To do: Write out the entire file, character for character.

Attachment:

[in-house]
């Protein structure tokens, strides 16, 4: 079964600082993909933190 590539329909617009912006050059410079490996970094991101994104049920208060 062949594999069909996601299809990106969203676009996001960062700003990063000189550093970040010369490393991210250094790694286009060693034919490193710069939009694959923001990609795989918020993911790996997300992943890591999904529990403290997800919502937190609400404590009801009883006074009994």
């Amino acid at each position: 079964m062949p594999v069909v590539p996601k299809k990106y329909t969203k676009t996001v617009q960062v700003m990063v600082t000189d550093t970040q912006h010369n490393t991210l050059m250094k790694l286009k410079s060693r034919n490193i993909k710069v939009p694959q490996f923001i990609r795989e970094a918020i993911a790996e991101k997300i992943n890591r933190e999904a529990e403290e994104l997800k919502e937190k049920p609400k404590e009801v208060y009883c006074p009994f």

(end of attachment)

[in-house]
């Protein structure tokens, strides 16, 4: 079964600082993909933190 590539329909617009912006050059410079490996970094991101994104049920208060 062949594999069909996601299809990106969203676009996001960062700003990063000189550093970040010369490393991210250094790694286009060693034919490193710069939009694959923001990609795989918020993911790996997300992943890591999904529990403290997800919502937190609400404590009801009883006074009994």
């Amino acid at each position: 079964m062949p594999v069909v590539p996601k299809k990106y329909t969203k676009t996001v617009q960062v700003m990063v600082t000189d550093t970040q912006h010369n490393t991210l050059m250094k790694l286009k410079s060693r034919n490193i993909k710069v939009p694959q490996f923001i990609r795989e970094a918020i993911a790996e991101k997300i992943n890591r933190e999904a529990e403290e994104l997800k919502e937190k049920p609400k404590e009801v208060y009883c006074p009994f």